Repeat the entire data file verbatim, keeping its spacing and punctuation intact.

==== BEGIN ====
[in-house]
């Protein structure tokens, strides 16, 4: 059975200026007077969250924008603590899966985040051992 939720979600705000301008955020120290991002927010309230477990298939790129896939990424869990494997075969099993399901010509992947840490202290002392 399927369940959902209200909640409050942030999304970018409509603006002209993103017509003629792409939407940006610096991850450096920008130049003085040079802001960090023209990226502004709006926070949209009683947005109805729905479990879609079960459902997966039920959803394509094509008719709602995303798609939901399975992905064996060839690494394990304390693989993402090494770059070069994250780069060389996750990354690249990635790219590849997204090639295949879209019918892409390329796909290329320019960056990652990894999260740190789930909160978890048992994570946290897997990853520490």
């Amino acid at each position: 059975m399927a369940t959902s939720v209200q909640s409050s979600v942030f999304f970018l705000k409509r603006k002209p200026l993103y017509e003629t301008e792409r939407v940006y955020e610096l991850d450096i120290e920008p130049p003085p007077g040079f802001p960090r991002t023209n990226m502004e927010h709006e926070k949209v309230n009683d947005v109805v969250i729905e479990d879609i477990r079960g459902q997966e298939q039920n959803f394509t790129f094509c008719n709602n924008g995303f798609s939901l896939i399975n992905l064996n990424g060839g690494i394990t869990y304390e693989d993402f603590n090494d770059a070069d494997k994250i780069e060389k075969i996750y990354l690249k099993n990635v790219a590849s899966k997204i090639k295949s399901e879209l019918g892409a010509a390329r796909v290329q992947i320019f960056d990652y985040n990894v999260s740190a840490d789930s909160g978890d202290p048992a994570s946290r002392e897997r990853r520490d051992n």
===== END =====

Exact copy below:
[in-house]
């Protein structure tokens, strides 16, 4: 059975200026007077969250924008603590899966985040051992 939720979600705000301008955020120290991002927010309230477990298939790129896939990424869990494997075969099993399901010509992947840490202290002392 399927369940959902209200909640409050942030999304970018409509603006002209993103017509003629792409939407940006610096991850450096920008130049003085040079802001960090023209990226502004709006926070949209009683947005109805729905479990879609079960459902997966039920959803394509094509008719709602995303798609939901399975992905064996060839690494394990304390693989993402090494770059070069994250780069060389996750990354690249990635790219590849997204090639295949879209019918892409390329796909290329320019960056990652990894999260740190789930909160978890048992994570946290897997990853520490």
């Amino acid at each position: 059975m399927a369940t959902s939720v209200q909640s409050s979600v942030f999304f970018l705000k409509r603006k002209p200026l993103y017509e003629t301008e792409r939407v940006y955020e610096l991850d450096i120290e920008p130049p003085p007077g040079f802001p960090r991002t023209n990226m502004e927010h709006e926070k949209v309230n009683d947005v109805v969250i729905e479990d879609i477990r079960g459902q997966e298939q039920n959803f394509t790129f094509c008719n709602n924008g995303f798609s939901l896939i399975n992905l064996n990424g060839g690494i394990t869990y304390e693989d993402f603590n090494d770059a070069d494997k994250i780069e060389k075969i996750y990354l690249k099993n990635v790219a590849s899966k997204i090639k295949s399901e879209l019918g892409a010509a390329r796909v290329q992947i320019f960056d990652y985040n990894v999260s740190a840490d789930s909160g978890d202290p048992a994570s946290r002392e897997r990853r520490d051992n």